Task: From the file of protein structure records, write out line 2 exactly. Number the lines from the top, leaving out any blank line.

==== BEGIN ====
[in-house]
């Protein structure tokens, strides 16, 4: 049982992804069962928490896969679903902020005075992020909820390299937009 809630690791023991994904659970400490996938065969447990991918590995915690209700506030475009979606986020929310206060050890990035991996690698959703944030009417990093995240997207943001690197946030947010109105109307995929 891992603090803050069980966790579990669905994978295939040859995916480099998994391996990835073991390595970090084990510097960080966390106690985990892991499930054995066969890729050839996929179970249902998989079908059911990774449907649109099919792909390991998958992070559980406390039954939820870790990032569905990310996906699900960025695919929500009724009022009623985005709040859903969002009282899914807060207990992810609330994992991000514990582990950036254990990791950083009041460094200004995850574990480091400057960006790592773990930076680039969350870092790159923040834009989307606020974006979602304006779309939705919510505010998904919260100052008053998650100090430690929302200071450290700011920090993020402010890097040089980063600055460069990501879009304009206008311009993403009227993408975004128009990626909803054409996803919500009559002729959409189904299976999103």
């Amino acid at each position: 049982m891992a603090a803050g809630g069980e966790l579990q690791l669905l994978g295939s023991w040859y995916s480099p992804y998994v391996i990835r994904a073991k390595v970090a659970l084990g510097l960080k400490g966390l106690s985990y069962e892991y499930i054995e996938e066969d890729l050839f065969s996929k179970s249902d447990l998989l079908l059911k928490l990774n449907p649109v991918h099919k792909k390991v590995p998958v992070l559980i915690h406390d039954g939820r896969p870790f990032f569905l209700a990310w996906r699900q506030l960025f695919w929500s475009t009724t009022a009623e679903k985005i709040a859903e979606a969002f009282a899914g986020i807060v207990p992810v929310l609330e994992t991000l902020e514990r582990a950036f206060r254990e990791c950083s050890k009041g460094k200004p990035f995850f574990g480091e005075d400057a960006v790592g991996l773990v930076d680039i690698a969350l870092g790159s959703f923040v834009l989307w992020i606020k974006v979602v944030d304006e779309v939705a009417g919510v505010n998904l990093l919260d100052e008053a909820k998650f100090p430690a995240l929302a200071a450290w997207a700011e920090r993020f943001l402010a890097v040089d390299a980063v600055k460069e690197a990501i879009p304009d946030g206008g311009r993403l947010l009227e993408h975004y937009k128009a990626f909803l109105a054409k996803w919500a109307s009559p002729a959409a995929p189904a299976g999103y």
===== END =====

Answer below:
């Protein structure tokens, strides 16, 4: 049982992804069962928490896969679903902020005075992020909820390299937009 809630690791023991994904659970400490996938065969447990991918590995915690209700506030475009979606986020929310206060050890990035991996690698959703944030009417990093995240997207943001690197946030947010109105109307995929 891992603090803050069980966790579990669905994978295939040859995916480099998994391996990835073991390595970090084990510097960080966390106690985990892991499930054995066969890729050839996929179970249902998989079908059911990774449907649109099919792909390991998958992070559980406390039954939820870790990032569905990310996906699900960025695919929500009724009022009623985005709040859903969002009282899914807060207990992810609330994992991000514990582990950036254990990791950083009041460094200004995850574990480091400057960006790592773990930076680039969350870092790159923040834009989307606020974006979602304006779309939705919510505010998904919260100052008053998650100090430690929302200071450290700011920090993020402010890097040089980063600055460069990501879009304009206008311009993403009227993408975004128009990626909803054409996803919500009559002729959409189904299976999103």